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02 December 2010   Who am I? Some answers from classical Hindu thought Emotions and Questions of the Self   Dr Irina Kuznetsova     In this talk I am going to look at emotion, the topic which is surprisingly often overlooked in contemporary debates on the self. In the past forty or so years there has been an explosion of interest in emotion in philosophy, psychology, developmental psychology, psychiatry and neurobiology, and emotion now constitutes a distinct research area with a great scope for cross-disciplinary collaboration. So in this talk I want to consider what the leading contemporary theories of emotion can contribute to the philosophy of self and consciousness, and also to the classical Indian debate on the existence and nature of self which we are focusing on today.   How often do you get emotional? I ask, because a common misconception is to think of our mental life as punctuated only periodically by emotion, but otherwise non-emotional or emotionally neutral for considerable stretches of time. This description refers to emotional episodes, which is only one, but the most readily recognisable part of the much wider phenomenon of emotion. Emotional episodes, sometimes also referred to as emotional states, such as getting angry at someone's comment, indeed have a discernible onset, building up and dissipation, and last a relatively short time, usually measured in minutes. But that does not mean that the rest of our time is spent in an affectively neutral state. All our mental life is permeated by a subtler form of affectivity termed core affect that provides the emotional quality to any conscious state. And we remember, of course, that what defines consciousness or first-personal experience is how it feels from the inside to the subject of this experience; there is something it is like to be in a conscious state, so consciousness is indissociable from feeling. As we shall see in the course of this talk, an examination of emotions, especially from neurobiological perspective, has a lot to say about how this feeling is generated.   Core affect colours our entire mental stream in the form of simple, primitive feeling, which merits similarly paired down descriptions like feeling good or bad, energised or enervated, tense or calm. The attention we usually give to core affect is peripheral, which explains the use of the alternative term - background emotions. In moments of, say, concentrating on solving a mathematical problem, these emotions may be so peripheral in our consciousness as to be almost transparent, but they are never fully transparent, which accounts for why our experience always has some particular feel, even if so subtle as to be indescribable. Since in emotion we basically feel the stress of our mind and body continuously adapting to the changing situation, the mildness of emotion signals that you are finding it easy to adapt to the current situation.   The important thing to note is that affect is embedded in all experience, it blends in with and colours all other discernible mental processes and events, such as deliberation, decision making, desires and motivations, remembering, the type and style of ideation and so on. It functions as a unifying factor, a common prism for the evaluation of otherwise disparate events. What memories and plans pop into mind, how we judge the level of threat and our chances of success, what we pay attention to, the general style and pace of our thinking and myriad other mental operations are guided and shaped by emotion.   The influence exerted on our mental life by emotion becomes less surprising when we come to appreciate that the scope of emotion is much larger in terms of both depth and extension than we commonly realise. We have already talked about extension - there is nothing in our mind that is not affectively coloured; everything we do mentally we do through emotion, although for periods of time, for instance when we manage to maintain razor-sharp focus on intellectual work, this emotional frame stands at the periphery of our attention. Later in this talk we shall see that the great subconscious underlying our conscious existence is also constituted by emotional processing. No need to be too hard on ourselves then when we struggle to shake off an emotion or to reason ourselves out of a particular emotion, because emotion is in fact a much deeper phenomenon and would run through the very reasoning with which we are trying to overturn it. It has now been proven with experimental evidence that emotional state has a direct influence on cognitive performance: an uplifted mood increases creativity and enables one to see and consider more options, while we all know how in a depressed mood the world and its possibilities seem to close in on us.   What is important to highlight and what will become clear in the course of this talk, particularly when we consider the role emotions play in constituting the preconscious basis of our conscious mental life, is that emotions are far from being an add-on, let alone a disposable add-on, to conscious life; they are constitutive of consciousness on all levels and play a very important role, which means that findings on emotions should be given substantial weight in philosophy of self and mind.   This is something that philosophy came to appreciate only recently. For a subject of such obvious philosophical interest as emotions, we may be surprised to find that historically, until the boom in the study of emotion in the 1970-s, philosophical theories of emotions came few and far between. It is not that emotions were entirely neglected, but their treatment was most often embedded within a larger, usually ethical, philosophical agenda. Few philosophers set themselves the task to define the nature of emotion per se. One of the reasons why emotion had not enjoyed as much focused philosophical attention as it deserved until recently was a persistently assumed dichotomy between emotion and reason, with reason granted rarely disputed superiority over emotion - as we have seen both these assumptions are, of course, inaccurate.   This meant, however, that on the one hand, emotion did not readily suggest itself as a subject of rational philosophical enquiry, or alternatively, that it was viewed as an irrational, even dangerous, aspect of our nature that must be controlled by reason. Curiously enough, when emotions did come into the philosophical spotlight in the last quarter of the 20th century, it is the cognitive theory of emotions as judgements that gradually became the widely accepted and dominant view. This theory traces its origins back to the philosophy of emotion developed by the Stoics, whose analysis of emotions viewed as misguided judgements conducive to misery, was motivated by the practical concern with control of emotion. It is only in the evaluative framework of our wants, values, interests and goals that we form our affective appraisals, and by reconfiguring this framework we can redefine our appraisals and thus control our emotions - this involves both pre-emptive work and continuous monitoring, analysis and reassessment of judgements embedded in every affective response.   This promise of control, of being in charge of our emotions is clearly a great part of the Stoic theory's appeal, with neo-Stoics like Robert Solomon famously defending the thesis that our emotions are our choice in the appropriately titled book Not Passion's Slave: Emotions and Choice(Oxford, New York: Oxford University Press 2003). Having redefined the ultimate goal of the Stoic programme from eradication of emotions toeducation of emotions, Neo-Stoic theories of emotions, like those of Martha Nussbaum, Robert Solomon and Richard Sorabji, embrace and develop, however, its main theoretical premise that emotions are evaluative judgements which predicate their object with salience, urgency, or importance.   This last point captures something very important about emotions, which is also supported by the findings of neurobiology. One of the functions of emotion is to highlight and to keep our attention on what is important to our self. Our brain continuously generates what neurobiologist Antonio Damasio whose work will play an important role in this talk terms 'images'. The brain is keeping a running record of everything in its environment as well as of the internal states of the organism, forming images on every topic, in every modality and of every affective flavour. For example, when we were all standing outside having drinks, while you are following the conversation with just the person or people you are talking to, your brain is following and keeping records of everything within your earshot, as well as visual records of both things you actively see and things you don't even realise you have seen until, given the opportunity, you recognise them on a later occasion; your brain is also keeping records of all your internal states, such as the pain in your knee, even if you are not paying attention to it at the time.   However, only so many images can be active and attended to at any given time, moreover these images need to form some sort of coherent narrative, and only so many images can be stored in memory - all this is achieved through selection, and emotion plays a very important part in this process, as it determines which out of the myriad images competing for attention should be granted attention.   For example, fear puts you in an extremely focused mental state: your thinking will be quick, not working out all the details of the situation, but just giving you quick actionable solutions; you will not notice anything in the environment that is irrelevant to your fighting or escape and you will not be distracted by internal states such as pain in your knee or your hunger either. Your emotion guides the selection of only the images that based on previous experience are evaluated as helpful or relevant in this type of emotional situation from the myriad online images and memory records.   Returning to the earlier example of listening to just one conversation, but technically hearing other conversations as well - suddenly some words from the conversation of the other group standing beside you will jump out at you and grab your attention away from the conversation you are having. Why would a thing like that happen? It is because in that conversation of which passive record was being kept an emotionally charged word, a word with emotional highlighting came up: it could be the name of someone important to you, most obviously your own name, or it could be, for instance, a term you have been really struggling with in your work recently.   Our emotions are taking care of and promoting the wellbeing and interests of our self, both the biological self and also the moral or narrative self we have developed and taught ourselves to be.   There is a small range of emotions that are hard-wired in us - they are there to secure our biological survival and life management needs. But what makes us different from even higher animals is that in addition to the core self consisting in basic reflexivity or self-awareness, we also have a highly developed extended or narrative self, which allows us to educate and to some extent change the whole edifice of our consciousness from top down, using the plasticity of our neural system. Thus to stick with computer metaphor, we can overwrite the hard-wired tracks of our emotions with new, sometimes consciously developed software. This can be done on the level of society, a particular group or even just by an individual himself or herself. Emotions are the medium that allows us to educate our subconscious self. There is a continuous cycle: deep down on the subconscious level it starts with emotion - something triggers it - that something is an image which can be an image of something external, for instance a visual perception, or an image of something internal, for instance a memory. What types of images become emotional triggers is determined by our previous experience - the image has to be relevant to us (although not necessarily to our conscious self), it has to join up with the micro and macro narrative of our self. To give a very simplified account, the flaring up of emotion in the brain in response to a trigger-image then starts the chain reaction of bodily changes, the feedback from which comes back to the brain where it kicks off more conscious processing - conscious mental work then continues in line with the emotion, selecting images that are in accordance with it from the ones collected online through the sense organs and also from the entire depository of images stored in memory, until in that process an image becomes active that triggers a change of emotion, and the whole current of selection of images is then redirected into a slightly or significantly different route. Because all emotions are self-centred, however, there is overall coherence - despite fluctuations and variations, everything in the current is relevant to the self.   This machinery is larger than any one thought or belief we have, but overall and over time we can, so to speak, reason with it. Remember that I said that we can have an emotional reaction to an image representing something outside, but equally to an image representing something inside, our own thought for example. However, to make something like a thought, or anything we learn, or any belief we want to cultivate effective is again to connect it with emotion. Examples are very easy to come by - compare how well a person is able to learn a subject and how long to retain that knowledge for when they are genuinely interested in that subject and see it fit in somehow with their self-perception, as opposed to when they are learning that subject simply because someone made them do it or they just need to pass a test, but see no use or relevance of the information to themselves personally. Emotion is a natural marker of relevance to self, with the intensity of emotion proportionate to importance to self, and this natural mechanism can be channelled for education purposes. This is known and used, although still insufficiently, in pedagogy, and it is also used in religion. The ideal learning situation is when presentation of new information is embedded in an experience, which makes the learner personally engage with and connect with the new material. As we know the mother of learning is repetition, and it is best that all rehearsal is also accompanied by emotional reinforcement. The purpose of initiation and other rituals in religion is exactly that - to put a person into a heightened state of emotion, which should facilitate internalising and reinforcement of religious ideas. Symbolic objects both in religious and in lay life are used as anchors - they are first introduced in an emotionally charged situation and with some rehearsal should anchor and serve for quick retrieval of the emotion and the meaning connected with it; an example here is a wedding ring.   I think the Buddhist sequence of samatha or calm concentration meditation and then vipassana or contemplation meditation is another example of educating emotions using emotional mechanisms. The calm abiding meditation as the name suggests puts the mind into a calm, receptive state, which is also mildly pleasant; most distractions having been cleared away, it affords ideal conditions for focussing on and rehearsing the ideas one wants to implant in one's psyche. An example of one such idea used in Buddhist contemplation would be the transfer of the love one has for one's mother to other living beings. Notice how the whole pathway here is emotionally encoded.     But given that emotions are, as we have so far established, self-centred,can they be used to cultivate no-self? Yes they can! On the narrative or extended consciousness level we can develop any kind of idea of self we like, including no-self, and then use the emotional feedback loop to sink these ideas of self into our subconscious. Cultivating this will not be easy and descriptions of the Buddhist path do not pretend that it is, but in various degrees it is possible. For examples of success in reprogramming the self in ways that go against nature, but are ethically valuable, we do not need to look to Buddhism.   From my school history lessons on World War Two I remember one Russian soldier called Alexander Matrosov, and there were many others like him. He threw himself onto the enemy pillbox, blocking the machine gun with his own chest to stop it from firing at his comrades and allow them to make an important advance. How can we say that we are always guided by self-preserving emotions in the face of an act like that? In that act Alexander Matrosov was still preserving his self, but not his biological self - he has successfully managed to cultivate through emotional practice the image of his self as the courageous man who would give all for his country and comrades, and in the critical, emotionally charged situation he acted to preserve this self of his, rather than the biological self. A Bodhisattva will do the same. But this of course goes against the traditional Buddhist account of things, which would favour them beingexactly the other way around: rather than saying that Buddhist no-self is constructed on the extended or narrative consciousness level using deeper self mechanisms, they want to say that self is constructed on the extended consciousness level out what on a deeper level is in fact no self.   Neurophysiological research on emotion as presented, for example, by neurobiologist Antonio Damasio in his seminal work The Feeling of What Happens: Body, Emotion and the Making of Consciousness (London: Vintage 2000) mitigates against any strong no-ownership or anonymity claim (I owe this term to Dan Zahavi) and against reduction of self to a sequence of momentary self-contained cognitive events. What is particularly important is that it finds unity, continuity and self-centredness of processing below the waterline of reflexive awareness, on the preconscious level of emotional processing termed by Damasio the proto-self.   Out of the many cases studied by Damasio and other neurobiologists I have time to highlight only one, that of David who as a result of brain damage caused by severe encephalitis has a memory span of only forty-five seconds in which he can learn and remember new facts. If he is introduced to a new person who then leaves the room and returns within twenty seconds, he would be able to recognise this person and recount how the latter walked out of the room and came back, but if this person came back in two minutes, David would have no recollection of him at all. Despite this devastating memory and learning impairment, David displays what can be described as emotional memory which enables subconscious learning. In an experiment David was given equal timed exposure to engagement with a bad guy, a good guy and a neutral guy, where goodness was specifically emotionally encoded (the bad guy was in fact an attractive young woman to offset David's manifest preference for female company, and her badness consisted in giving David boring, emotionally unrewarding tasks and being stand-offish with him). Several days after the exposure David was asked to look at the photographs of the three people who took part in the experiment and a fourth, random person (and we have to keep in mind that David cannot recognise even himself in photographs) and also to face the participants in person, and remarkably, despite being unable to recognise these people, to remember anything about their encounters or whether they have met at all, David was able to reliably point out who would be a good person to go to for help among them based on the emotional quality of their earlier engagement with him.   How would a Buddhist an'tmav'din explain such a case? David certainly cannot be accused of constructing a continuous unitary self - he is physically incapable of doing that, and yet without any conscious work at all, he has a continuous unified self. Without being consciously aware of it, he benefits from this self and is able to learn and to make good choices conducive to his emotional wellbeing across time periods exceeding forty-five seconds by hundreds of thousands of times and more, even without cognitive resources to learn or make rational decisions across such temporal distance.   This goes at least some way to undermine the Buddhist thesis of the constructed nature of self. While normally it is difficult to ascertain whether continuity and integration persist without the input of extended consciousness, David's case clearly points to the existence of continuity and integration not only below the level of extended consciousness, but even below the level of core consciousness or basic self-awareness, on preconscious level.   Preconscious emotional processing is directed by self-interest or self-affection and distinguishes that which is beneficial from that which is harmful to the self. From the existence of continuous unified preconscious emotional processing occurring for the benefit and therefore, so to speak, 'from the point of view' of the self, we can conclude that continuous unified self is not a construct of experience. It is not the case that phenomenal unity and continuity create an impression of a self out of ownerless discrete processing events, rather they reflect oneness and integration that prefigures self-awareness. In other words, it is not the persistence of the identical first-person perspective that is responsible for unity, rather the diachronic identity of first-person perspective is accounted for by the unity of lower level preconscious processing.   Neurobiological study of emotions allows us to look deeper into the foundations of our mental life than ever before, where - even below the waterline of consciousness - we do not find our self lost to anonymity and disintegration.       © Dr Irina Kuznetsova, 2010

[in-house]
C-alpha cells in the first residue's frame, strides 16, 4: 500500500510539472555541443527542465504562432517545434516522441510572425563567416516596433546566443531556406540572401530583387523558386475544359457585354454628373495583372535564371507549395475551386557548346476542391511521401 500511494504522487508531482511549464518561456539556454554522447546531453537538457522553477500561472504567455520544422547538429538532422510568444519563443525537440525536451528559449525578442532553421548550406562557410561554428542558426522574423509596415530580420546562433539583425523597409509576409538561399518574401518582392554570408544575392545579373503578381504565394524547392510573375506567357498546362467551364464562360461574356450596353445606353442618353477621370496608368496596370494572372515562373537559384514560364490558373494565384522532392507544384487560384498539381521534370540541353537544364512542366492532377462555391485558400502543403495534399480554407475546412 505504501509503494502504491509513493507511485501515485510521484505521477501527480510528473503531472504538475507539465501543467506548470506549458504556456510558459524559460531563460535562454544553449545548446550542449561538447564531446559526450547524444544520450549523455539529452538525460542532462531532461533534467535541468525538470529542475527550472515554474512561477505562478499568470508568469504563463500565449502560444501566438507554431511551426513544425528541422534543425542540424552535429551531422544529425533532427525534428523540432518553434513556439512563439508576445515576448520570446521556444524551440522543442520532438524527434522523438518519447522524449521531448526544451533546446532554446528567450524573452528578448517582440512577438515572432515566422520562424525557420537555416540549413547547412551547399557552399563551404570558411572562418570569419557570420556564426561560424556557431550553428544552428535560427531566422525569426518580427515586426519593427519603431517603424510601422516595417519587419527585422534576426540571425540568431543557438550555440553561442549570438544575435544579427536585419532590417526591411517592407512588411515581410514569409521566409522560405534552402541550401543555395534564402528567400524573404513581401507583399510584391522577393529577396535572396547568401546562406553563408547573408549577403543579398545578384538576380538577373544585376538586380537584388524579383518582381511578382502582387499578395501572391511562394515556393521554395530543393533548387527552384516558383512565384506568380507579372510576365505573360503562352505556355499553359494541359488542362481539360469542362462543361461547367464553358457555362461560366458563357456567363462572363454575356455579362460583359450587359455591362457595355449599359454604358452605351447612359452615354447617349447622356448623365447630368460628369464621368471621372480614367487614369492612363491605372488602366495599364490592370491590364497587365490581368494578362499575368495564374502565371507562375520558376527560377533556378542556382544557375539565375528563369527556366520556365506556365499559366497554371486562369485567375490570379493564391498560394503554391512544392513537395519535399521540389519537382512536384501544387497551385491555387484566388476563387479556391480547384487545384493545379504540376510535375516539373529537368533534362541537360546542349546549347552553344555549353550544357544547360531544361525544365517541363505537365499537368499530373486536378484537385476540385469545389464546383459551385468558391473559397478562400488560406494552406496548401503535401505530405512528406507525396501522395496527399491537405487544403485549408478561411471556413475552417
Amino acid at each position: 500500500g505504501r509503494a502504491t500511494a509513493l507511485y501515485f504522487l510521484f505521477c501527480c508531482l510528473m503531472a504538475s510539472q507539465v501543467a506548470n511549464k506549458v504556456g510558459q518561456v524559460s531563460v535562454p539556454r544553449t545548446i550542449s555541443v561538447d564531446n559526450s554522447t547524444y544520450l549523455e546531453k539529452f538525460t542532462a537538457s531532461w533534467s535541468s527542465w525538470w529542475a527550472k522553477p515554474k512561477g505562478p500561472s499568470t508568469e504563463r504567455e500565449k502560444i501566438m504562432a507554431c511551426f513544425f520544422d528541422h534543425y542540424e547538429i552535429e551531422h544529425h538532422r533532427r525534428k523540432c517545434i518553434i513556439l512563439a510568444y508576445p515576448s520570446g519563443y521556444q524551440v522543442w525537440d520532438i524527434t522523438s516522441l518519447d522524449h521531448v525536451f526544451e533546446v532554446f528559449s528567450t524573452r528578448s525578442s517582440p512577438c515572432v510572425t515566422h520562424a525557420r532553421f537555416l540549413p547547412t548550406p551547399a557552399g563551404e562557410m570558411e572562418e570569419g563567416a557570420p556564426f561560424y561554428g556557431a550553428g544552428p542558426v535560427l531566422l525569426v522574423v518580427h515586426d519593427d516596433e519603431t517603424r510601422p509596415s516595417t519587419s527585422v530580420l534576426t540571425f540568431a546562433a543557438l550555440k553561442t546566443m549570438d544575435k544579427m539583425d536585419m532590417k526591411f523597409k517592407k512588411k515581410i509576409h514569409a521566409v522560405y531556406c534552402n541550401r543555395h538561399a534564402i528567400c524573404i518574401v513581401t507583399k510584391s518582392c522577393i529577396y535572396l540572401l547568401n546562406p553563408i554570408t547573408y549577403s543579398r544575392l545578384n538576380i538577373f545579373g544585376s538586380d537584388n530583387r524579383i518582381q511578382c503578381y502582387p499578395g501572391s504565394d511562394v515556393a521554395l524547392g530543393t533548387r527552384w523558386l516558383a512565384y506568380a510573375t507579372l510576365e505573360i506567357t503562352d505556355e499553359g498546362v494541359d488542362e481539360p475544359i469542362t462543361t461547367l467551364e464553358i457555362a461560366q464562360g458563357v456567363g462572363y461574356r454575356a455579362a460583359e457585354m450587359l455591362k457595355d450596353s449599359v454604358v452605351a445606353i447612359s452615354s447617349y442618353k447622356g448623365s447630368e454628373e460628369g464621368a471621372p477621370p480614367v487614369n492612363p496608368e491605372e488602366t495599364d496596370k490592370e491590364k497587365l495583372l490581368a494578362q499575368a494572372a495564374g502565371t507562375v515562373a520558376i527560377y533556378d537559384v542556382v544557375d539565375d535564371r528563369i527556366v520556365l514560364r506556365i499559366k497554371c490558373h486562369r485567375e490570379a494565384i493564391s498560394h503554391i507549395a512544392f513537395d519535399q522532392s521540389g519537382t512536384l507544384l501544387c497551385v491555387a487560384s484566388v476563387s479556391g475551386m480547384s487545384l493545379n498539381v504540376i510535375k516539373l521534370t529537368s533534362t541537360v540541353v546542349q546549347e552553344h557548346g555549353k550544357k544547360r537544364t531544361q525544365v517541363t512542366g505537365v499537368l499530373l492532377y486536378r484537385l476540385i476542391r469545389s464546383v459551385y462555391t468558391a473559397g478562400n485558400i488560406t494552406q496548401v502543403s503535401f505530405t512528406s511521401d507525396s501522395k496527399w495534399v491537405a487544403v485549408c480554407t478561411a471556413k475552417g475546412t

This event was on Thu, 02 Dec 2010


Dr Irina Kuznetsova

Dr Irina Kuznetsova is a Research Associate at Lancaster University. She holds her B.A. from St. Petersburg State University, an M.A. from SOAS London, and...